'Overlord's Zombie Serum Might Be Explained by a Special Type of Fungus
What does it take to create a Nazi zombie? According to the fake science presented in Overlord, it takes some mystical goop and a mad scientist and to refine it into a super-soldier serum. There’s no viral contagion that infects people via biting, but there’s still plenty of violence.
Director Julius Avery actually told Thrillist in November 2018 that he considers the crazed beings in Overlord to be “super-soldiers” rather than “zombies.”
“Even in the development stage and leading to the shooting, we never called them zombies,” Avery said. “We always called them super-soldiers. Even though there’s a lot of testing and one or two rejects — and I think we even called one of them ‘a mistake’ — they’re not trying to create mindless, flesh-eating creatures. They’re trying to create an unstoppable army.”
The main Nazi villain of the movie, Captain Wafner notes that a thousand-year Reich needs a thousand-year army, and this is how they plan to accomplish just that.
So the Nazis create a red-orange liquid that, when injected, blesses the living with extreme strength and healing. It’s so potent, in fact, that it can even reanimate the dead. The substance’s barely-explained origins involve a mysterious liquid flowing beneath the church of a small French village. Somehow, Nazi scientists figured out they can pump the sludge into bags full of people, and the bodies secrete the serum.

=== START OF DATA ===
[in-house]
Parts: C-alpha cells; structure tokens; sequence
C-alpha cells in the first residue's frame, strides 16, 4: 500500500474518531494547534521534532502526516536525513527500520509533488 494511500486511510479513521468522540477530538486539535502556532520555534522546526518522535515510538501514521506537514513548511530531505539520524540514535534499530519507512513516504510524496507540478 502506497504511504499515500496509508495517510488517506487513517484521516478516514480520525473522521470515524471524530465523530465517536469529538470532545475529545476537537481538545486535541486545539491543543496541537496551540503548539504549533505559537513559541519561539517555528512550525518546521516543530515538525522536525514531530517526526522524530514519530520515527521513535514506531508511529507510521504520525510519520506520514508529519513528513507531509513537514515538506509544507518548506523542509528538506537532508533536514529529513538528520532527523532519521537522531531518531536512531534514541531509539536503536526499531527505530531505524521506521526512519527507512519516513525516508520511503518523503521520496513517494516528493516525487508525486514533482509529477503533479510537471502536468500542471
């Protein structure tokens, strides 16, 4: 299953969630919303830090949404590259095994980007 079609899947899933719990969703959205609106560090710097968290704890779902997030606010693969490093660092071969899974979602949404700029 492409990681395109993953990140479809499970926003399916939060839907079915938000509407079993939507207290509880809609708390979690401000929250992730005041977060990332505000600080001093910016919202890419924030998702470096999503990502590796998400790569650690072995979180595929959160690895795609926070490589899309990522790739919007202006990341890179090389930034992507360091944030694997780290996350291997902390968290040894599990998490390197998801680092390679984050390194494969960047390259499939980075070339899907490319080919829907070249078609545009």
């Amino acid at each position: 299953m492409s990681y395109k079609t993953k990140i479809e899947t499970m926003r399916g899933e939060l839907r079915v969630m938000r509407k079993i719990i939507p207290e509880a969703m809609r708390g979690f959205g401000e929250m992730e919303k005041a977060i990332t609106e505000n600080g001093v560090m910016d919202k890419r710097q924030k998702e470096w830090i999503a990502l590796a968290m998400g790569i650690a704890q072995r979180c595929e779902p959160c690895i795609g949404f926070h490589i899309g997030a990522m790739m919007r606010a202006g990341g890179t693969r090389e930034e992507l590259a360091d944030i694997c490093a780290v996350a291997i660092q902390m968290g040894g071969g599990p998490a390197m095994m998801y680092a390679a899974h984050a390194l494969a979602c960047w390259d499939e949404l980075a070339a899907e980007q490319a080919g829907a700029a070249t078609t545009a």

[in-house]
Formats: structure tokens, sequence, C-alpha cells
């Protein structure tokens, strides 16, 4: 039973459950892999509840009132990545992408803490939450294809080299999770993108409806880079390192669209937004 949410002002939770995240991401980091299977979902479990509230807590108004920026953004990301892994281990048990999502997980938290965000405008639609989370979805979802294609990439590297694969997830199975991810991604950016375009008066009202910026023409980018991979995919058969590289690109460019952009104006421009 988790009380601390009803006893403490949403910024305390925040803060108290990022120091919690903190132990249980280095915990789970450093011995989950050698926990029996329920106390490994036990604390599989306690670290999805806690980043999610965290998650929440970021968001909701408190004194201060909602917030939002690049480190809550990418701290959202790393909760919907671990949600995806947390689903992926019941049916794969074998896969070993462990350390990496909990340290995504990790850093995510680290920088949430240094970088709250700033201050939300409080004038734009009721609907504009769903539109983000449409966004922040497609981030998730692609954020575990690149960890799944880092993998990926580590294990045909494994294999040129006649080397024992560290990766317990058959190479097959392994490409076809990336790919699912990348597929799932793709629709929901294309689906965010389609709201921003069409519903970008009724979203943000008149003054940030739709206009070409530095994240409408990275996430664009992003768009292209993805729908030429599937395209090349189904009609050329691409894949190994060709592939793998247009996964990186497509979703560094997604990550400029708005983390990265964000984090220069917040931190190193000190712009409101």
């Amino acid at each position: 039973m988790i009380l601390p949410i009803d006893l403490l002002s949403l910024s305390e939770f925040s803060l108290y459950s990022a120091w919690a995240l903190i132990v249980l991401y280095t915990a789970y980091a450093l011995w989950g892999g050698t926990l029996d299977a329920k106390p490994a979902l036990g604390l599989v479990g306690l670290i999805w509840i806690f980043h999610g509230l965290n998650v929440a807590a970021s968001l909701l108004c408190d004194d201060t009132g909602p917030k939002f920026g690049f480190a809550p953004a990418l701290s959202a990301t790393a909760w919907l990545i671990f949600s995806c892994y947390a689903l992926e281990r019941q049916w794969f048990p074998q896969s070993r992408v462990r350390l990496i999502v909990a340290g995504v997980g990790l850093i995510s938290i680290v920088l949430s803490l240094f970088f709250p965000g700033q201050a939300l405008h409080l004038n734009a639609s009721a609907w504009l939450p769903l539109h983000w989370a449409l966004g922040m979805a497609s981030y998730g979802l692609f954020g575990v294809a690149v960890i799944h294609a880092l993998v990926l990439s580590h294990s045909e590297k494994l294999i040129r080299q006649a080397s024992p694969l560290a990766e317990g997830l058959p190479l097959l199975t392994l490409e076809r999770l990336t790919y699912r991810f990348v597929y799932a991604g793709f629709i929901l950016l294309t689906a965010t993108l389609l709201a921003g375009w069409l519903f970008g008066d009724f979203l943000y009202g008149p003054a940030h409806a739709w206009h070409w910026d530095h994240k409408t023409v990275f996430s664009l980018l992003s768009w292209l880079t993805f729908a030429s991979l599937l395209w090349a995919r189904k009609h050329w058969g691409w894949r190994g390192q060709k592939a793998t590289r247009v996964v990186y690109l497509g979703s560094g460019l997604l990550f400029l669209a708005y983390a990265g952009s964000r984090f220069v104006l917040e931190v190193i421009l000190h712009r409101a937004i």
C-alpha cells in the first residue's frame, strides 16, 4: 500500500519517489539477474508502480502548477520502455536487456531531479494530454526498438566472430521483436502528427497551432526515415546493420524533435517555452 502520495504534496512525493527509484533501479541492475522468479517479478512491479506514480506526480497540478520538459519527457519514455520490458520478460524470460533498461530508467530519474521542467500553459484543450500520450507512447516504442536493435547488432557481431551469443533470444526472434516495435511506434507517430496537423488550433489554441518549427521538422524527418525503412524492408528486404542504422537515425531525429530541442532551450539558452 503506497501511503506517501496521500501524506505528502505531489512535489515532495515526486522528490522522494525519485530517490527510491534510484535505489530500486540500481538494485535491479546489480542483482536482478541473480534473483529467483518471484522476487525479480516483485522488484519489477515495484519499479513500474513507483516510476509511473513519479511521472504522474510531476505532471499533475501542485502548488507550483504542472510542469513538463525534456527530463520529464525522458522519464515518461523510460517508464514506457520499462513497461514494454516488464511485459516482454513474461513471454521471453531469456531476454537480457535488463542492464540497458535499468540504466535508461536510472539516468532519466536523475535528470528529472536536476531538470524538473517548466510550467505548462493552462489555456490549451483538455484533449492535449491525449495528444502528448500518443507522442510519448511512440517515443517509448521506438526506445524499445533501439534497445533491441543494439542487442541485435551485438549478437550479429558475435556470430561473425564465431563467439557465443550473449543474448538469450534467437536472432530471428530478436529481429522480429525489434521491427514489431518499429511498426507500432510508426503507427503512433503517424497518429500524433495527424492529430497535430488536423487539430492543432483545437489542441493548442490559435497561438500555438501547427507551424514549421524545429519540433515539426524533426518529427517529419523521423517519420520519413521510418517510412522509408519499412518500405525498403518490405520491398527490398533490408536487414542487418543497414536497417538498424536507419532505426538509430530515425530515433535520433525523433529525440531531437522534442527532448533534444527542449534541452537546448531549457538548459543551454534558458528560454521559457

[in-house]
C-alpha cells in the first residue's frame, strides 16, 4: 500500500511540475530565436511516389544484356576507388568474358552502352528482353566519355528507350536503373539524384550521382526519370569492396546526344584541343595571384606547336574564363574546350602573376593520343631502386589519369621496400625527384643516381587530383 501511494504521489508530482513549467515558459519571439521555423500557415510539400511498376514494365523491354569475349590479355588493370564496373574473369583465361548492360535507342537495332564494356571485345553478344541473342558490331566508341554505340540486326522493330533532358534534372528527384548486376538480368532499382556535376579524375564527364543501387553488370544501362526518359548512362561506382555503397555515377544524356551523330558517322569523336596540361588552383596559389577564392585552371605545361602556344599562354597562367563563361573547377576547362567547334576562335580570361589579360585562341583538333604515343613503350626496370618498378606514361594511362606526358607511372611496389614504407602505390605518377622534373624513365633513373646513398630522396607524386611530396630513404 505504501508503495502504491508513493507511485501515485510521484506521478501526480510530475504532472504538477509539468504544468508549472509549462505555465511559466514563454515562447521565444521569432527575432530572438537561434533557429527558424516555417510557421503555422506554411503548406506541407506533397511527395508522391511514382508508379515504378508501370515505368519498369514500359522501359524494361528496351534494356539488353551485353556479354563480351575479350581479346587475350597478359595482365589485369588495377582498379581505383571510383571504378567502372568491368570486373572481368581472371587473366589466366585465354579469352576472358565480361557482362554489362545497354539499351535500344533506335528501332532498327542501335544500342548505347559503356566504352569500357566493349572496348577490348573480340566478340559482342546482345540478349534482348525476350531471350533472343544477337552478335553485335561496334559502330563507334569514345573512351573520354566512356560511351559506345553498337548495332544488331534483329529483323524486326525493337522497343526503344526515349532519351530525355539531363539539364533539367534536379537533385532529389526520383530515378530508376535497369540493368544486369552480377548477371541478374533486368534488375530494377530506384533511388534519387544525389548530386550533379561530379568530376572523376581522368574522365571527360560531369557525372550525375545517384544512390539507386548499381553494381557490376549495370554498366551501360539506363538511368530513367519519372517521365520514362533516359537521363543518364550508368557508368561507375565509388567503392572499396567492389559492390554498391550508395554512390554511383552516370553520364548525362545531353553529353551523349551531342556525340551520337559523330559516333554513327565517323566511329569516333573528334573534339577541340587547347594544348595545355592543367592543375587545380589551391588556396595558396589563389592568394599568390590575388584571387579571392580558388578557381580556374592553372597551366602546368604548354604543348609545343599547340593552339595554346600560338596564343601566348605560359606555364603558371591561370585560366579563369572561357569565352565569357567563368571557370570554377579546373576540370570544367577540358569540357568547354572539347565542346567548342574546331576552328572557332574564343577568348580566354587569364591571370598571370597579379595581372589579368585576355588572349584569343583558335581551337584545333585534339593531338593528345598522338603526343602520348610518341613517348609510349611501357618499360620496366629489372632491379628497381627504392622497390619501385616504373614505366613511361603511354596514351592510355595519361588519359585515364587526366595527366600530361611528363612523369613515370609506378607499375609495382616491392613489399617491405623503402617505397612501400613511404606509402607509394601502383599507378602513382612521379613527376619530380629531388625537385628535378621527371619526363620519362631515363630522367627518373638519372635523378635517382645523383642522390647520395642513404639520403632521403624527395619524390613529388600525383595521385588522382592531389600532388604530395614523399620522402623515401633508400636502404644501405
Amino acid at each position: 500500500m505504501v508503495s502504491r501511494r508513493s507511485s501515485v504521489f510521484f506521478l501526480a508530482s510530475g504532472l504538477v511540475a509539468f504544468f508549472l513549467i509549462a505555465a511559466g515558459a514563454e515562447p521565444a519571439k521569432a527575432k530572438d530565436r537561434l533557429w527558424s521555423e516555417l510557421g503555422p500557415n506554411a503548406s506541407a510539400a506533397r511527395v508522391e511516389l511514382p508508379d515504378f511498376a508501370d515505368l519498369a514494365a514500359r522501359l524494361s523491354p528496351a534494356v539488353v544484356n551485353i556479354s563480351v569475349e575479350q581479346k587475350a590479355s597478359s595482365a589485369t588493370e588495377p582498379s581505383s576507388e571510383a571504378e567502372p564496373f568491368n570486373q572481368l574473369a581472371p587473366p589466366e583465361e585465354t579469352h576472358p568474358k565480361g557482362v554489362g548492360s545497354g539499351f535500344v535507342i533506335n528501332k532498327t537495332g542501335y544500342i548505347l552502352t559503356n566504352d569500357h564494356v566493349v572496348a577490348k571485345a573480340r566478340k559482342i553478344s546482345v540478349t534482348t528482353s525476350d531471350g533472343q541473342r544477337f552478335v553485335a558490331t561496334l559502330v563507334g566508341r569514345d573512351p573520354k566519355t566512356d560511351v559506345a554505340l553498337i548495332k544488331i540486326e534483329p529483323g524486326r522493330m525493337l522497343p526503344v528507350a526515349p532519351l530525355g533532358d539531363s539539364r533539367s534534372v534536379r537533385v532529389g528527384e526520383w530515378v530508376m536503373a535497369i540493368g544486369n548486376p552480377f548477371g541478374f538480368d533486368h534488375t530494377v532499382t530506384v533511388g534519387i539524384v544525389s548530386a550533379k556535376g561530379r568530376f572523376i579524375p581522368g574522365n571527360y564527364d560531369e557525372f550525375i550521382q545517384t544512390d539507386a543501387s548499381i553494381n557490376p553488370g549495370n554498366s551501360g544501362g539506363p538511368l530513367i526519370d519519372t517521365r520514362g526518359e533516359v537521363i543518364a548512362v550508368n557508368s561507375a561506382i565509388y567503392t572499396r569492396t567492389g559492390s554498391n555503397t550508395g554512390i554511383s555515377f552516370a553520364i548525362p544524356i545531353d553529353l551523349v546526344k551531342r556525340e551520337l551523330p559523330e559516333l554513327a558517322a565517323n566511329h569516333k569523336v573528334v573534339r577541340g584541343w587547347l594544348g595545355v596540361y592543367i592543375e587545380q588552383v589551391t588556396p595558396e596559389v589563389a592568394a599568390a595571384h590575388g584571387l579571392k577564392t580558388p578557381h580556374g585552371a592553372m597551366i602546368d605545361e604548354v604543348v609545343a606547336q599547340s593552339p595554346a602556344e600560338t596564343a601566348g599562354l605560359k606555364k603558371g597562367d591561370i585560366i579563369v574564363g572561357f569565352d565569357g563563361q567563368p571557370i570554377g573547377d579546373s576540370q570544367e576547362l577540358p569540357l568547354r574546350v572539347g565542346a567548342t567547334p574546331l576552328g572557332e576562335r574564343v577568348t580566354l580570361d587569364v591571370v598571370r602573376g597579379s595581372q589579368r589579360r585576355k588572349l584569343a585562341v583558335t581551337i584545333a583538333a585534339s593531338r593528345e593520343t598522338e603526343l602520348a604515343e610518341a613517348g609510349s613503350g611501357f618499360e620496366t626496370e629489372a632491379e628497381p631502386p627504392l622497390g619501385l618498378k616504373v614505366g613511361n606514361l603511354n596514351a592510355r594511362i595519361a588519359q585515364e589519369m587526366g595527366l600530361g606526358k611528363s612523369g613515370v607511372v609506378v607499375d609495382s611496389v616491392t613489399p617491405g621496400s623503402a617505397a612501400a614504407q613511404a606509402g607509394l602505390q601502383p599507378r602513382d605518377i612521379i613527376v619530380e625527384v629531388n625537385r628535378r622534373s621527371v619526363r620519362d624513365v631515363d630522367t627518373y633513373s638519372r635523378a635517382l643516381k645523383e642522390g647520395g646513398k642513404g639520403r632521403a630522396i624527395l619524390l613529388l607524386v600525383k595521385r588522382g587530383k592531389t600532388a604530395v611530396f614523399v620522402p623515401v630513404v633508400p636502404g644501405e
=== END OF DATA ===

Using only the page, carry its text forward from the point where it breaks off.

The whole process is terrifying and disgusting, but thankfully science says nothing like this is even remotely impossible.
There are certain types of naturally occurring fungi that can induce a kind of zombie-like madness in flies. There’s even a species of wasp that can infect and essentially hijack a spider into doing its bidding. (Nazis would really like that one!)
But we’d do better to focus on the similarly impossible science of a super-soldier serum. Unless we can properly figure out how to radically modify our genetics, to hyper-activate or deactivate very specific genes after somehow identifying them, then there’s just no way to do it.
This December, Inverse is counting down the 20 best science moments in science fiction this year. This has been #17.
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